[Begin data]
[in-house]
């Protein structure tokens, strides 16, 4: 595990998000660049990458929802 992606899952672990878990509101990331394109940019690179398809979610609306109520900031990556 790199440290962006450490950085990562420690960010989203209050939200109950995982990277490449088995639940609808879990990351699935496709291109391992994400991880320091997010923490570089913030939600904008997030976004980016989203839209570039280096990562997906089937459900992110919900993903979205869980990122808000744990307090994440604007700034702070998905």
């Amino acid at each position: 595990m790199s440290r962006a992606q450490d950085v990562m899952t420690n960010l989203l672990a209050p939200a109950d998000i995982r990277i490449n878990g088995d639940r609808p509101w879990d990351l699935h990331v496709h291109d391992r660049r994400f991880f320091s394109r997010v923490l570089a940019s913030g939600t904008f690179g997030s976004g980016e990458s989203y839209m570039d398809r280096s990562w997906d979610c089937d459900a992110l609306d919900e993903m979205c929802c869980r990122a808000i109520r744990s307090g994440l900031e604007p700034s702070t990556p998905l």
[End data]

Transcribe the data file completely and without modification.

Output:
[in-house]
């Protein structure tokens, strides 16, 4: 595990998000660049990458929802 992606899952672990878990509101990331394109940019690179398809979610609306109520900031990556 790199440290962006450490950085990562420690960010989203209050939200109950995982990277490449088995639940609808879990990351699935496709291109391992994400991880320091997010923490570089913030939600904008997030976004980016989203839209570039280096990562997906089937459900992110919900993903979205869980990122808000744990307090994440604007700034702070998905």
């Amino acid at each position: 595990m790199s440290r962006a992606q450490d950085v990562m899952t420690n960010l989203l672990a209050p939200a109950d998000i995982r990277i490449n878990g088995d639940r609808p509101w879990d990351l699935h990331v496709h291109d391992r660049r994400f991880f320091s394109r997010v923490l570089a940019s913030g939600t904008f690179g997030s976004g980016e990458s989203y839209m570039d398809r280096s990562w997906d979610c089937d459900a992110l609306d919900e993903m979205c929802c869980r990122a808000i109520r744990s307090g994440l900031e604007p700034s702070t990556p998905l």